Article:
Further comments on Satrapi's art style reflected that its lack of realism could be in initial turn-off for some, but that the story was so engrossing, and so honestly heartfelt that the reader is very quickly sucked in. We struggled to think of areas of influence that Satrapi may have drawn her style from but it was remarked that there were possible Persian and Middle-Eastern influences which we may not be fully conscious of, in the same way that much manga is influences by traditional Japanese art dating back to Medieval times. In particular the even and orderly panel layout was reminiscent of the geometric tiles common in Arabic and Persian architecture.

Persepolis is a wonderful book but also an important one. Many of us were impressed by the extent to which we felt educated by reading it, learning more about a moment in history now often overlooked in the West. Furthermore, Satrapi has established herself as a role model for other female writers and/or artists looking to get into comic books, as we struggled to think of many more examples of good female writers working in the field.

In contrast to Persepolis's blow struck for feminism, Frank Miller's The Hard Goodbye, volume one in his now (in)famous Sin City series, was seen as not being particularly flattering to women at all. There's no dancing around the fact that much of Miller's work, and Sin City in particular, is chauvinistic, sadistic, and morally questionable. And yet it's also massive fun. If you were to read any Sin City comic with the expectations of something similar to Persepolis, you would be massively disappointed. The characters lack the realism of Satrapi's work, being largely two dimensional with occasional glimpses of something deeper, this however fits with the stylised noir-ish world which Miller has created.

Sin City is acceptable because you know what it is and where it's going and so reading it is a romp through a gritty, darkly comic world of organised crime, depravity and prostitution. If the art were photographic it would likely be classed as pornography, but as it is Miller's art is a masterful use of dark and light, using shadow to mask all manner of sins and being bold enough to leave white space when it needs to be left. The Hard Goodbye also showcases Miller's excellent manipulation of panels, using splash panels to fill a page with a wordless piece of art, to superb effect. His art is much more powerful than Satrapi's but then it also has to do a lot more of the storytelling, Miller being more interested in spectacle than plot, an inversion of Persepolis. What writing Hard Goodbye has is often as stylised as the art, cool in its noir dialect, but sometimes clunky and unwieldy.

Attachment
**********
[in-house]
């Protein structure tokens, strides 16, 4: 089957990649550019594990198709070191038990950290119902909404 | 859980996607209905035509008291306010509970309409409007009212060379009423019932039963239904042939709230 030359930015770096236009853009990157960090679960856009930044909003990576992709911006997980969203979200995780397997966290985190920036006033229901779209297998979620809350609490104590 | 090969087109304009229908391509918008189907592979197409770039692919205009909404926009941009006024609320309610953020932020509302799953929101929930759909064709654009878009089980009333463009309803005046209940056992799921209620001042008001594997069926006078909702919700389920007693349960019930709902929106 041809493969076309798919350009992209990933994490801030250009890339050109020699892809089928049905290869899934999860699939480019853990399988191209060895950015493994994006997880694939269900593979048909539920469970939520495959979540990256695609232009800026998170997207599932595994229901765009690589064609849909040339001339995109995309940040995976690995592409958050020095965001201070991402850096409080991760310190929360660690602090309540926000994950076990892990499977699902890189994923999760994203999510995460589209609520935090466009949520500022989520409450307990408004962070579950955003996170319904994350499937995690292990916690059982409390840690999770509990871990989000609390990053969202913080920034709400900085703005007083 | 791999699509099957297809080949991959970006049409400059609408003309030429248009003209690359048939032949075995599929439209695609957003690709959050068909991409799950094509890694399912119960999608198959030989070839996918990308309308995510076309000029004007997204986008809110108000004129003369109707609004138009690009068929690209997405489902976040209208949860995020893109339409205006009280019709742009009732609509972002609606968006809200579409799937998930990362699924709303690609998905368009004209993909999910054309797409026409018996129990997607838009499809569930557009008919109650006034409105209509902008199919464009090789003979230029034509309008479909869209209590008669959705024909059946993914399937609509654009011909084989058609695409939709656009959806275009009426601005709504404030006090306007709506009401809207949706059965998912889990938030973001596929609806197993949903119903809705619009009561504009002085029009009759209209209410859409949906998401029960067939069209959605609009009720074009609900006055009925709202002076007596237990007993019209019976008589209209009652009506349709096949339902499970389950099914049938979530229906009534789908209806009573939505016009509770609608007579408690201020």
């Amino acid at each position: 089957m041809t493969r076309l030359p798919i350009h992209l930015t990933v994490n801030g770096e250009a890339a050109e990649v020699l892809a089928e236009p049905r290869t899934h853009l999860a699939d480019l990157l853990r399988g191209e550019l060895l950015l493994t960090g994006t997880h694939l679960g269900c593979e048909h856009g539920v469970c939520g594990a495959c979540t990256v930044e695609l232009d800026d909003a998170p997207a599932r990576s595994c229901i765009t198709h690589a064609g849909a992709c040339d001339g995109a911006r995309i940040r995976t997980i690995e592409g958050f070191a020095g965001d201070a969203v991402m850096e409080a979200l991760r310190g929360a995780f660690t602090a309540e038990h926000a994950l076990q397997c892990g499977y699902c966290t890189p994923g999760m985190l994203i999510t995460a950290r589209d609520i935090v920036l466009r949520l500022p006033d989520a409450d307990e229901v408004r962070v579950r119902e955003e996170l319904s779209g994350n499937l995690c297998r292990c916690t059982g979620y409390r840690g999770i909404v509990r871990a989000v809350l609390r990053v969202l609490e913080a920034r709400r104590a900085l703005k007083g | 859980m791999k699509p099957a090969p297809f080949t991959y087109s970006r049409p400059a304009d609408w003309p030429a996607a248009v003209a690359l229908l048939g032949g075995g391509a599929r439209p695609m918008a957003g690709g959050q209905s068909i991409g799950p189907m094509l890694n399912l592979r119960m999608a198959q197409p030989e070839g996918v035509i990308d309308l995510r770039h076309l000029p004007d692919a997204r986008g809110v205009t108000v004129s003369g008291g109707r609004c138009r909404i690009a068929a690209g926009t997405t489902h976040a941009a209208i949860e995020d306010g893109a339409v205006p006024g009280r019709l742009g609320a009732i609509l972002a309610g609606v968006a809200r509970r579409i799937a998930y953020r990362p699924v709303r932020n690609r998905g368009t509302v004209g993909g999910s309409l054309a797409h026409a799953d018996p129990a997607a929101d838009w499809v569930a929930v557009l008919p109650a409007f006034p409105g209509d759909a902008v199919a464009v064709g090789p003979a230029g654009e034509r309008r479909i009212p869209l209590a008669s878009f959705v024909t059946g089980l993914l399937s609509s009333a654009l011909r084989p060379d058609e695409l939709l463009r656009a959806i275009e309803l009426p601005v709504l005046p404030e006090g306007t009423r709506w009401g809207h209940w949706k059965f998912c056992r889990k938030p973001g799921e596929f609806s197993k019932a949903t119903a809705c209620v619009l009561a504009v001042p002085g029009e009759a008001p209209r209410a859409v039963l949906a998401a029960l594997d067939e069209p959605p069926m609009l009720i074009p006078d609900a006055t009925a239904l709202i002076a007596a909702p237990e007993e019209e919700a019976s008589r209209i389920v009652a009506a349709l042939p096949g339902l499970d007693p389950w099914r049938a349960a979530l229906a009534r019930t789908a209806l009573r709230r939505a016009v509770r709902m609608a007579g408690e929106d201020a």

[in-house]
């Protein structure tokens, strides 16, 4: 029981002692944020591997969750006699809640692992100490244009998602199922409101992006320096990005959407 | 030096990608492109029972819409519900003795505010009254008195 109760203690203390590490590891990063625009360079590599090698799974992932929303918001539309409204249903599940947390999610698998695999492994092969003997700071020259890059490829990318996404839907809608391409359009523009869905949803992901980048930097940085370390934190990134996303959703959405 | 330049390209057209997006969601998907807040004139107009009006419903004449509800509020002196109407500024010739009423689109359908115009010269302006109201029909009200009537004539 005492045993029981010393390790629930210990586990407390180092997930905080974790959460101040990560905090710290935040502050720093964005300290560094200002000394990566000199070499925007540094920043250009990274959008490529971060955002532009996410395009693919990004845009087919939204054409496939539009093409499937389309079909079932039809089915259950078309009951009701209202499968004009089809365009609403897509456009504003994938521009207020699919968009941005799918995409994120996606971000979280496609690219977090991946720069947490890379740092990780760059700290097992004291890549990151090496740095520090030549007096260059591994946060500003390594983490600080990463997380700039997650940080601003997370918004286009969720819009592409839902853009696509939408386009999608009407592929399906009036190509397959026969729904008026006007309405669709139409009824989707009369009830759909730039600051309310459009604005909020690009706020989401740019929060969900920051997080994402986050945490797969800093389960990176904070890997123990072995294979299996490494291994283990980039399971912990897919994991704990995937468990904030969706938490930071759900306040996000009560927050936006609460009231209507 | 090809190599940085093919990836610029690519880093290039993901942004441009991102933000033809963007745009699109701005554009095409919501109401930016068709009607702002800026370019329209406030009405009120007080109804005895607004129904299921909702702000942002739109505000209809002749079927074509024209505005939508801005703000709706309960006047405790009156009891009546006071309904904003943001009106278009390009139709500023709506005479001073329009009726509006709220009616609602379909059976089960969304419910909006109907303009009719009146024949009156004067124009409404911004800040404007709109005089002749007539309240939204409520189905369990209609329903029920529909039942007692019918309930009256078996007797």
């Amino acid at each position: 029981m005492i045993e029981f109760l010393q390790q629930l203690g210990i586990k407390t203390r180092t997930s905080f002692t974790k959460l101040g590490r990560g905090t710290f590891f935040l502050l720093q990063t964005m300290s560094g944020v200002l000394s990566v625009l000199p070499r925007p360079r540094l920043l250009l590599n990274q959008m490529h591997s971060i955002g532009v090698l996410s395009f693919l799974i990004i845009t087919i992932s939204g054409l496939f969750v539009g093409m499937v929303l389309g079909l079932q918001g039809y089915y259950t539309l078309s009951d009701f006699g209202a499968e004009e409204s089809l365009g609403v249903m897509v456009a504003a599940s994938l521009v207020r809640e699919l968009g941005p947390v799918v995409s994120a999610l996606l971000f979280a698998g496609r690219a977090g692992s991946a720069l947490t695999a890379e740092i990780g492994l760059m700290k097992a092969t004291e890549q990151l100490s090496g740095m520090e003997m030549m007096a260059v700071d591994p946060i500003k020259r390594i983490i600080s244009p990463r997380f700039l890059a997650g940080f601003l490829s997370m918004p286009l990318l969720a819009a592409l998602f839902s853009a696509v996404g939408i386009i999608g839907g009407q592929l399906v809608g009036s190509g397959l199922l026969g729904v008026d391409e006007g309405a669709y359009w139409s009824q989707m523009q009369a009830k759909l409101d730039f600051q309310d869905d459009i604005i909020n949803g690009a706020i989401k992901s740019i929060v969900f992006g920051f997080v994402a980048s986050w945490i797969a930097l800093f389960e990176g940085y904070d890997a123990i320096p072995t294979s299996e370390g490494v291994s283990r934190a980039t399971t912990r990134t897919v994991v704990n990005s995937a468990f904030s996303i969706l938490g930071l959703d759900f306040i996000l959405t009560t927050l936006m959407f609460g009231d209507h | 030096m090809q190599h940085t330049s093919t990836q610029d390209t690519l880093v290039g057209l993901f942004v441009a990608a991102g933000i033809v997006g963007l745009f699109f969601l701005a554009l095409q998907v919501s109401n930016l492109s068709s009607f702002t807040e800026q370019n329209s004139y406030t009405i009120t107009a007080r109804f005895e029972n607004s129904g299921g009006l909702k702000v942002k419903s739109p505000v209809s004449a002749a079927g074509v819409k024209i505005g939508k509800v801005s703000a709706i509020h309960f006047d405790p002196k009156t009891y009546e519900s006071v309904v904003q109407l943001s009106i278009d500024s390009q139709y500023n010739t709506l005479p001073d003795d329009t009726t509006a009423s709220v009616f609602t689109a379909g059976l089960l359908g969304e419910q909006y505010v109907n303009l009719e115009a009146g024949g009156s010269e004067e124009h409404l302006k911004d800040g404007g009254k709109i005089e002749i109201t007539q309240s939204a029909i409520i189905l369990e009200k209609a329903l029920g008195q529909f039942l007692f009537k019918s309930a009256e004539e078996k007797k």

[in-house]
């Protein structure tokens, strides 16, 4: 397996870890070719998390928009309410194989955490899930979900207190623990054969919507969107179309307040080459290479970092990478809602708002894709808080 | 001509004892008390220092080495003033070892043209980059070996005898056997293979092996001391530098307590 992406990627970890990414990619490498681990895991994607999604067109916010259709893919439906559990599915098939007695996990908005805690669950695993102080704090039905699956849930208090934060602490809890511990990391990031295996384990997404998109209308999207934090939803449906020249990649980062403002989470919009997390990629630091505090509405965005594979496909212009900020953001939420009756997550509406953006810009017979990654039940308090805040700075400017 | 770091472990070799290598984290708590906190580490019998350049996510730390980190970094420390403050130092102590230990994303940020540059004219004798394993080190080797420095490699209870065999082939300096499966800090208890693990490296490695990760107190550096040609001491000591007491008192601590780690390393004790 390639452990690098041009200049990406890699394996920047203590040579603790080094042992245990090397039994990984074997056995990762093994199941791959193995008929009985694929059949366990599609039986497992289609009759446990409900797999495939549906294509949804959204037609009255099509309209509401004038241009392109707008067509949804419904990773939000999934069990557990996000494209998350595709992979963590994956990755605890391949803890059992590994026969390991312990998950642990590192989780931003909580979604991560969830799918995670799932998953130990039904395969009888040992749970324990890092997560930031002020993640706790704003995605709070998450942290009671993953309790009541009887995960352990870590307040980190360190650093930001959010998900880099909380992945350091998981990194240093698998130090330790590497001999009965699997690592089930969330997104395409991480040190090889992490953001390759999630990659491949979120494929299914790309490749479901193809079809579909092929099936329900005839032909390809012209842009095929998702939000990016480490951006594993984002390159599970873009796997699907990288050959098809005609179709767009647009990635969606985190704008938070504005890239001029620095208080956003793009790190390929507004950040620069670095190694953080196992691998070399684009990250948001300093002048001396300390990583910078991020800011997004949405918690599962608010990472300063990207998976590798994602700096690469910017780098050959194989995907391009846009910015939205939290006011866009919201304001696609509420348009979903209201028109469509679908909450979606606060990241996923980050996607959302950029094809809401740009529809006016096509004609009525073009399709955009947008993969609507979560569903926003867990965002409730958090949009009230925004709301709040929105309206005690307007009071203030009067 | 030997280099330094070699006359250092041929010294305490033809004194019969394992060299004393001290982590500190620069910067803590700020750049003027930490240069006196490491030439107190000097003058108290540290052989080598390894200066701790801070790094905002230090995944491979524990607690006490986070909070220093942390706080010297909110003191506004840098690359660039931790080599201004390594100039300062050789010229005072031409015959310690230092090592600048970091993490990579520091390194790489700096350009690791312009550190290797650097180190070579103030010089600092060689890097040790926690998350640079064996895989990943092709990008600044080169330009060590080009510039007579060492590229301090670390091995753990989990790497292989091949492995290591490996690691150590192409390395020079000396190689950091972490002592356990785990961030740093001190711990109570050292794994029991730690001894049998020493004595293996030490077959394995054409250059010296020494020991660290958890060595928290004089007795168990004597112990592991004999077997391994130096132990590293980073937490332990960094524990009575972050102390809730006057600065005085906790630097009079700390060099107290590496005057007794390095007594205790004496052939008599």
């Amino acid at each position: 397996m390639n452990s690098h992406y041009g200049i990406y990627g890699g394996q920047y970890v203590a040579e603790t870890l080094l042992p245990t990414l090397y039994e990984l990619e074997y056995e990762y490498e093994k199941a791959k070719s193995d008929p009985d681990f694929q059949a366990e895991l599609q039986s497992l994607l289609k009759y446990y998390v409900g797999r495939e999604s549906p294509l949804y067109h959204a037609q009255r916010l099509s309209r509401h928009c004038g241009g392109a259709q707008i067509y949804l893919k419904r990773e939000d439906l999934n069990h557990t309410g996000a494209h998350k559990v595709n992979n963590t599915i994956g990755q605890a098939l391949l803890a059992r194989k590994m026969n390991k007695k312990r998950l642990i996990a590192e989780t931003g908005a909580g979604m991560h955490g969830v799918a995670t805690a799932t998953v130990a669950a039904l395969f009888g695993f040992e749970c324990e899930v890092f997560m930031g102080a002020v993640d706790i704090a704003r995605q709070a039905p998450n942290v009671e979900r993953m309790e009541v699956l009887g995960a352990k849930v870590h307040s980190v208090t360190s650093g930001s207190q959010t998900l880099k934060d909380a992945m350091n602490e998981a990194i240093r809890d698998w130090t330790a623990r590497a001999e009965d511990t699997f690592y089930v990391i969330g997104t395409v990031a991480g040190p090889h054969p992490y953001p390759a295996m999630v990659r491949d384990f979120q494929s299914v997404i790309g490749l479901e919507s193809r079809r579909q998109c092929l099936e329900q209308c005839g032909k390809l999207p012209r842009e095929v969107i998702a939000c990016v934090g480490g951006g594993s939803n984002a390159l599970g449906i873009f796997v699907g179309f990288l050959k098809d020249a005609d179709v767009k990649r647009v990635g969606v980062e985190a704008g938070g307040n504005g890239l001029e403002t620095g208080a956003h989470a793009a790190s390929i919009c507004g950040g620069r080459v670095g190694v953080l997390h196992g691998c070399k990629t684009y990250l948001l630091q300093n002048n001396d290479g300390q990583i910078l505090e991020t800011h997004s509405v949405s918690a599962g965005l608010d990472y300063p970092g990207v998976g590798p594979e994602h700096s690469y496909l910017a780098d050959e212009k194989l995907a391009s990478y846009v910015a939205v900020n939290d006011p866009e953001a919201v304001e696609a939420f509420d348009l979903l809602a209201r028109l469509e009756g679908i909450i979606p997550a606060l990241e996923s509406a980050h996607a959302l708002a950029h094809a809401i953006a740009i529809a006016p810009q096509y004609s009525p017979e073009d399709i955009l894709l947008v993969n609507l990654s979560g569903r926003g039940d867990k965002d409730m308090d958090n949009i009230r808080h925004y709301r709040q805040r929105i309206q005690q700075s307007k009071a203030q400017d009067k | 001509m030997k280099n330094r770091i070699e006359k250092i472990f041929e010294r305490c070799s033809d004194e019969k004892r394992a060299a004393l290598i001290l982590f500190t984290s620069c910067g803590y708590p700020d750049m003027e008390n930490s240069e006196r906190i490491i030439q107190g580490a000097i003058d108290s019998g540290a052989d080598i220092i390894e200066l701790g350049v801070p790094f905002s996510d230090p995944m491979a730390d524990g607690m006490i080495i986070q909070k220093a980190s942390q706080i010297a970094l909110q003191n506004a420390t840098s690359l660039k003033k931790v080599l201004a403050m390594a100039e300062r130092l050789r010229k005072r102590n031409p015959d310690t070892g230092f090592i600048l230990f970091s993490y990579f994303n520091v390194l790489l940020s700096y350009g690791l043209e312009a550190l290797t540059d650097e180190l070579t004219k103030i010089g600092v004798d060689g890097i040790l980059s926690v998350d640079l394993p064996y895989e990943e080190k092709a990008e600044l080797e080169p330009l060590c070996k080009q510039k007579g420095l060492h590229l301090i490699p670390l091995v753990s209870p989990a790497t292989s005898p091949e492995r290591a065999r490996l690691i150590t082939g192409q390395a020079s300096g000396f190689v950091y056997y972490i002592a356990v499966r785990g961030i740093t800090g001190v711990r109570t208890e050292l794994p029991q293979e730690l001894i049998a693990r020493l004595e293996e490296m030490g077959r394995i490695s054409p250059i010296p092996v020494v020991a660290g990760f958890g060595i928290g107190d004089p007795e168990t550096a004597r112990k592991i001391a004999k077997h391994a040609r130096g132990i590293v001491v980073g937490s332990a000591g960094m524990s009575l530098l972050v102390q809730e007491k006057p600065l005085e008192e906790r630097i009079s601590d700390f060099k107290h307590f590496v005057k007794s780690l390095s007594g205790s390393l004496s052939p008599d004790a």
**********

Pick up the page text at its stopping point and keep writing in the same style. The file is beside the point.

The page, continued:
Overall both books were immensely enjoyable, but for very different reasons. Both used black and white art to create a mood, and demonstrated restraint by keeping detail to a minimum - thus leaving very strong, crisp images which if anything were all the more striking.

- Intelligent, heartfelt and honest
- Didactic
- Simple art emphasises and enhances story
- Art was at times confusing and initially off putting

Sin City Vol. 1: The Hard Goodbye
- Stylised, noir cool
- Fun action filled romp
- Visually arresting art style with masterful use of panels
- Script was at times clunky
- 2D characters

 [Discussion Held on October 18th 2010]


  1. I don't know if Sin City Vol 1 felt _particularly_ misogynist or misandrist to me. All the characters are so simply drawn, I didn't feel Miller had flattened or reduced the female characters any more than the male thugs/cops/villains.

    The only bit that did make me shrug a little was the parole-officer-lesbian-who-is-also-attractive. That seemed lazy.

  2. I'd like to read some of these next: